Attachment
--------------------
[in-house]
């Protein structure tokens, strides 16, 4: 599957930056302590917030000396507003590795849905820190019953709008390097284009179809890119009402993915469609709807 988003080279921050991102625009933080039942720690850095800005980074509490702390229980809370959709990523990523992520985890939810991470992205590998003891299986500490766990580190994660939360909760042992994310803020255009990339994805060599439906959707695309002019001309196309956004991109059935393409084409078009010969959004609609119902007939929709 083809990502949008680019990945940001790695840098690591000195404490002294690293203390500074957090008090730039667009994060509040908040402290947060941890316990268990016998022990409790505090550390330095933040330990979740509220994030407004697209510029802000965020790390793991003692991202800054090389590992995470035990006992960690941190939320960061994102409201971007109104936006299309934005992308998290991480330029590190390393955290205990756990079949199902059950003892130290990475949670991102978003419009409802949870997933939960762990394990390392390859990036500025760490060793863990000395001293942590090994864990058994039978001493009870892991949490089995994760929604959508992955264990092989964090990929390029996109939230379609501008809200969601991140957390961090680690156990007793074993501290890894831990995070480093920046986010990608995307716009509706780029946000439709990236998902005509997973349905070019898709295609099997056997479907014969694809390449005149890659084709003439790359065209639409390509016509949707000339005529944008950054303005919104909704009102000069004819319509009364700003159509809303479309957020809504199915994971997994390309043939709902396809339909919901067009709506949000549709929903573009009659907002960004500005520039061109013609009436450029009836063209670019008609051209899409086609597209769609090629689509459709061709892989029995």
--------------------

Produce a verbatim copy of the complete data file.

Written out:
[in-house]
């Protein structure tokens, strides 16, 4: 599957930056302590917030000396507003590795849905820190019953709008390097284009179809890119009402993915469609709807 988003080279921050991102625009933080039942720690850095800005980074509490702390229980809370959709990523990523992520985890939810991470992205590998003891299986500490766990580190994660939360909760042992994310803020255009990339994805060599439906959707695309002019001309196309956004991109059935393409084409078009010969959004609609119902007939929709 083809990502949008680019990945940001790695840098690591000195404490002294690293203390500074957090008090730039667009994060509040908040402290947060941890316990268990016998022990409790505090550390330095933040330990979740509220994030407004697209510029802000965020790390793991003692991202800054090389590992995470035990006992960690941190939320960061994102409201971007109104936006299309934005992308998290991480330029590190390393955290205990756990079949199902059950003892130290990475949670991102978003419009409802949870997933939960762990394990390392390859990036500025760490060793863990000395001293942590090994864990058994039978001493009870892991949490089995994760929604959508992955264990092989964090990929390029996109939230379609501008809200969601991140957390961090680690156990007793074993501290890894831990995070480093920046986010990608995307716009509706780029946000439709990236998902005509997973349905070019898709295609099997056997479907014969694809390449005149890659084709003439790359065209639409390509016509949707000339005529944008950054303005919104909704009102000069004819319509009364700003159509809303479309957020809504199915994971997994390309043939709902396809339909919901067009709506949000549709929903573009009659907002960004500005520039061109013609009436450029009836063209670019008609051209899409086609597209769609090629689509459709061709892989029995």